Wood Stories explores one of the new experimental social practices in the world, which consist in alternative lifestyles in self-sufficient communities that belong to the rewilding movement. These communities aim to renaturalize abandoned or depopulated rural areas in hopes of recovering nature and wildlife, to regenerate innovative and sustainable economic activities and to actively oppose the destruction of nature for the construction of large infrastructures.
Text by Pedro Vicente
Jorge Fuembuena interviewed by Niccolò Fano
Niccolò Fano: Your series Wood Stories is a set of photographs focusing on ‘Rewilding’ rural communities. Tell us about the ‘Rewilding’ movement and what led you to explore it.
JF: This movement is formed by groups of people who create a lifestyle in rural areas, far away from urban centres. The concept is centred on breaking away from the past and moving towards a world distant from civilisation in order to live on natural resources. Their houses are built with local materials, they hunt and grow their food and strive to be self-sufficient. The goal is to talk about a place that is marginal in respect to what is managed and structured, in the absence of urbanism. Nomadic-like settlements in unmanaged spaces. My line of research explores the extension of dwellings and the concept of domestic space. This body of work articulates the concept of dissuasion, exemplified in the investigation of the proposed construction of an airport and how the prevention of this event is made possible by appropriating, therefore protecting, the land.
NF: The return to the wild, to a natural state and the process of undoing domestication are just a few of the aspects that bind men, women and children within Wood Stories. What are some of the social, political and cultural principles underlying the ‘Rewilding’ lifestyle?
JF: There is a desire of solitude that comes from authors such as Henry David Thoreau. Thoreau was a naturalist, an orator and son of a pencil maker. Moreover he was one of the founding fathers of U.S. literature and is considered to be a pioneer in the field of ecology and environmental ethics. He also created the concept of civil disobedience. In his book Walden written in 1854, he describes life in the forest and the communities that seek a healthy habitat full of trees, along rivers or underground. His commitment is focused on actions, on challenging the functioning of the world and his theories lead us to question our current ways of living.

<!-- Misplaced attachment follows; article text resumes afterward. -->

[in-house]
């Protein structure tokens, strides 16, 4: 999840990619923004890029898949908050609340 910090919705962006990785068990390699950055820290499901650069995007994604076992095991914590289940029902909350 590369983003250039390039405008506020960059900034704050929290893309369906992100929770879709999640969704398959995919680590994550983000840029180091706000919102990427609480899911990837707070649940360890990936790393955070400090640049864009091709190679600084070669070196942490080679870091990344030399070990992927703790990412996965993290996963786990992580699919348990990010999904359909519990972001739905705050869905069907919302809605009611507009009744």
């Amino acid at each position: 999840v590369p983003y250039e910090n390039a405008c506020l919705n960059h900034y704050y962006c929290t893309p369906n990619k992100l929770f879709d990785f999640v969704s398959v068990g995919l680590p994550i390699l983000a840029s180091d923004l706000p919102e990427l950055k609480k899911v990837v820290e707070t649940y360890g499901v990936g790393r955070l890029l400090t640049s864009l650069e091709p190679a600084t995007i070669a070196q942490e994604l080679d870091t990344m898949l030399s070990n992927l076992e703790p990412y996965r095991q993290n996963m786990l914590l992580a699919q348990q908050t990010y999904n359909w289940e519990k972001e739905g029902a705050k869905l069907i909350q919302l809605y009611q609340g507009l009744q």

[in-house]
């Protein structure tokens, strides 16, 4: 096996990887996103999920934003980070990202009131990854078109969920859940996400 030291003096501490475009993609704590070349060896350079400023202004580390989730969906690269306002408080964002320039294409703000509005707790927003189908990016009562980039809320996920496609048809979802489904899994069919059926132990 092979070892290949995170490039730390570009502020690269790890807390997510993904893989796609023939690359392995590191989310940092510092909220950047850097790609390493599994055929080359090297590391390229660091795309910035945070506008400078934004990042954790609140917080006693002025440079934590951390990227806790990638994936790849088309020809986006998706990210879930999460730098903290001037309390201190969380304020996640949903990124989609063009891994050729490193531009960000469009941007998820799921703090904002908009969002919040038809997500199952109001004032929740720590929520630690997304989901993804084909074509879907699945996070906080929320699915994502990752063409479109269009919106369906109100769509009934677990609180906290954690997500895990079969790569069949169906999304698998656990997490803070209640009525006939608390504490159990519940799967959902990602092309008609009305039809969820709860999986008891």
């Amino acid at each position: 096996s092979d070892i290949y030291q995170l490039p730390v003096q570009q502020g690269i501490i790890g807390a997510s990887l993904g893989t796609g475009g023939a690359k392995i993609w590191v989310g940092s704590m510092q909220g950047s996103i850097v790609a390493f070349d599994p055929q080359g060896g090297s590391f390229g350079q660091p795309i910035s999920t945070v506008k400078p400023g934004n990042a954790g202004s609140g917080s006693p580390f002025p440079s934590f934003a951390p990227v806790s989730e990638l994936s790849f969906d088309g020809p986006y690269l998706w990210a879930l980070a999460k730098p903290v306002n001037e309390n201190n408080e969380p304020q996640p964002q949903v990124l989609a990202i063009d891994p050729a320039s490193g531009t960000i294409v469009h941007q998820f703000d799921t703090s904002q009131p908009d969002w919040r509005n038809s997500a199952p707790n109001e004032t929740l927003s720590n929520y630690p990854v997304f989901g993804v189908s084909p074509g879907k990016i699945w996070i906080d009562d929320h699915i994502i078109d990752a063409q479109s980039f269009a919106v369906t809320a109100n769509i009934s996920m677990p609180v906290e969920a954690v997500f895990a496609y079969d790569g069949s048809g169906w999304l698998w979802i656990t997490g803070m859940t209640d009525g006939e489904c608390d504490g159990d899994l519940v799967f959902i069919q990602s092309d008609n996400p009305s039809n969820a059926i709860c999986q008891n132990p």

NF: The absence of captions and descriptions both in the portraits and the landscape photographs creates a timeless aura of mystery around the whole work. Was this an intentional choice?
JF: I am not interested in the detailed report; I prefer a visual narrative based on a flexible timeframe, a neutral style characterised by the absence of visual hyperboles. In this body of work I do not construct an image of a well-defined group and do not use a series of individuals as collective identities. I extract the individual from the collective and the community, thus conferring to each subject the representation of him or herself. Photography is an instrument to reflect upon the nature of both the social and personal identity. We build the idea of who we are through photography.
NF: Once again the absence of text accompanying the images sparks my curiosity regarding the location of the subjects photographed and their distance from the world they voluntarily eradicate themselves from. Where were these images taken?